Curiosity takes me to Highwood Pass
Dad, I think you were with me in spirit on Monday, which is why I saw the loon. I had just turned onto the Smith-Dorrien/Spray Trail highway and stopped at Spillway Lake. The setting sun painted the ripples pink, blue and green, and the mountains in the background were in stark contrast to the dark spruce trees rimming the lake. Mom was feeding one of the chicks; the other got upset and flapped its tiny wings, rising up in the water.
They had a bit of a tussle too – this goes out to my sister as we used to do a bit of this; Happy Birthday!!
Backing up a bit, my adventure started with a drive down the Cowboy Trail, through Turner Valley and Black Diamond to Longview. If I didn’t have my dog with me, I would have stopped at Coyote Moon Cantina in Turner Valley for lunch and the Longview Jerky Shop for a snack to take on my drive. Alas, another time.
I have only been on this route once and it was years ago. I drove slowly as I was hoping to see some wildlife and just enjoy the scenery. A coyote darted across the highway with supper in its mouth. Sadly, by the time I stopped and grabbed my camera, it had disappeared into the woods. Further up the road I heard, and then saw a number of ground squirrels. Leaving the window open, they serenaded me as I drove.
Right to the grizzly! This one looked very lean and was panting in the heat. It loped along the highway for quite a distance, crossed over, and I hope found the cool river through the woods. What a treat to see a second grizzly in a few weeks, but a sharp reminder about hiking in the area. Highway 40 at the Highwood Pass is the highest paved road in Canada (2,200 metres). It is closed from December to June 15th as it is a major wildlife corridor. No kidding! The Highwood Pass is apparently one of the best places to see grizzlies.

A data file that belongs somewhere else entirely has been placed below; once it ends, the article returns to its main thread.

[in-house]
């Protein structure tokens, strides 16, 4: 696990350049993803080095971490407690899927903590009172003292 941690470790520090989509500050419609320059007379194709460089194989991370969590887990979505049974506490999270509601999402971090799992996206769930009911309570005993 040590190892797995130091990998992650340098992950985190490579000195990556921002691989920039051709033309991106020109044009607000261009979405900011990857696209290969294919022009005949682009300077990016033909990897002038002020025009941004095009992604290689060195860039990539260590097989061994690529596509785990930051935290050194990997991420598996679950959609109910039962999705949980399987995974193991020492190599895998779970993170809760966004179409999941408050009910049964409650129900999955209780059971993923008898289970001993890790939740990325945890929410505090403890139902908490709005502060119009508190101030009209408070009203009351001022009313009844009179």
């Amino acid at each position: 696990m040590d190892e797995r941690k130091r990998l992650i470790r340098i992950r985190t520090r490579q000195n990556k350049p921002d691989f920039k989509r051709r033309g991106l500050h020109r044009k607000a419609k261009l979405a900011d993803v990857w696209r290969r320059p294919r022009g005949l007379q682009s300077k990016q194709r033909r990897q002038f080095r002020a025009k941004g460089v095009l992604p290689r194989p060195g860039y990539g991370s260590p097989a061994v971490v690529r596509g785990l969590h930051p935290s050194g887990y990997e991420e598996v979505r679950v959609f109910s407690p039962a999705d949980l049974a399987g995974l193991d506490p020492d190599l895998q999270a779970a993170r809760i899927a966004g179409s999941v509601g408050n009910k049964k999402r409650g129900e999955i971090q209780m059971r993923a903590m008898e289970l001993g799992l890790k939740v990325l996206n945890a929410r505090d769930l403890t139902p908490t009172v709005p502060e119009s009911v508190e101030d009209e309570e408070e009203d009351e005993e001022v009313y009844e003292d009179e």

There was very little traffic, so I was able to pull over when I wanted and checkout the rest stops along the way, taking my bear spray with me and not going too far from the van. I wanted to make it to Spray Lakes for sunset and had to speed up a bit after spending at least an hour watching the loons. Small note, the Smith-Dorrien highway is a gravel road, so be prepared for dust and lots of vibrations on the washboard surface.
One other person had stopped by the lake for sunset shots. He was visiting from Seattle and thought the area was incredibly beautiful – I would have to agree! We spent at least 45 minutes soaking up the changing colours and the peace of the birds singing and the occasional fish jumping.
I got home close to 1 am, but it was so worth it!
Mountains are the beginning and the end of all natural scenery. ~ John Ruskin